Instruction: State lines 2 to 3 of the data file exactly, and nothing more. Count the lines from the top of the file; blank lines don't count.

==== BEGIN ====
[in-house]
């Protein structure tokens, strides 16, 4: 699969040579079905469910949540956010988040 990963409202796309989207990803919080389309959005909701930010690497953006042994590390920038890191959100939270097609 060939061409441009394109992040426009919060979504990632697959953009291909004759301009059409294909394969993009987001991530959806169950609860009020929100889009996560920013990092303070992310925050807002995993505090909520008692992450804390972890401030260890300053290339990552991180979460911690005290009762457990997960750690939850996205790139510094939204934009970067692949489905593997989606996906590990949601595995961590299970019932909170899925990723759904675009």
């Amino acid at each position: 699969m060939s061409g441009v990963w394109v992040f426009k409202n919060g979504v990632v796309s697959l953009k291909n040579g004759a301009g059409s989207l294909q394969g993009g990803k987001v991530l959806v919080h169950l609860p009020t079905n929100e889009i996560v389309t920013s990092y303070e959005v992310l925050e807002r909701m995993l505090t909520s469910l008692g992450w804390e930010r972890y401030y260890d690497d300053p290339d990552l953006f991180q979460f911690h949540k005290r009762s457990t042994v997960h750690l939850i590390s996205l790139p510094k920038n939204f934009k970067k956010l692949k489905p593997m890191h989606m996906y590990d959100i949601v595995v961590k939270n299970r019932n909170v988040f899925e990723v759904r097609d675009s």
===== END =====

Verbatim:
């Protein structure tokens, strides 16, 4: 699969040579079905469910949540956010988040 990963409202796309989207990803919080389309959005909701930010690497953006042994590390920038890191959100939270097609 060939061409441009394109992040426009919060979504990632697959953009291909004759301009059409294909394969993009987001991530959806169950609860009020929100889009996560920013990092303070992310925050807002995993505090909520008692992450804390972890401030260890300053290339990552991180979460911690005290009762457990997960750690939850996205790139510094939204934009970067692949489905593997989606996906590990949601595995961590299970019932909170899925990723759904675009």
């Amino acid at each position: 699969m060939s061409g441009v990963w394109v992040f426009k409202n919060g979504v990632v796309s697959l953009k291909n040579g004759a301009g059409s989207l294909q394969g993009g990803k987001v991530l959806v919080h169950l609860p009020t079905n929100e889009i996560v389309t920013s990092y303070e959005v992310l925050e807002r909701m995993l505090t909520s469910l008692g992450w804390e930010r972890y401030y260890d690497d300053p290339d990552l953006f991180q979460f911690h949540k005290r009762s457990t042994v997960h750690l939850i590390s996205l790139p510094k920038n939204f934009k970067k956010l692949k489905p593997m890191h989606m996906y590990d959100i949601v595995v961590k939270n299970r019932n909170v988040f899925e990723v759904r097609d675009s």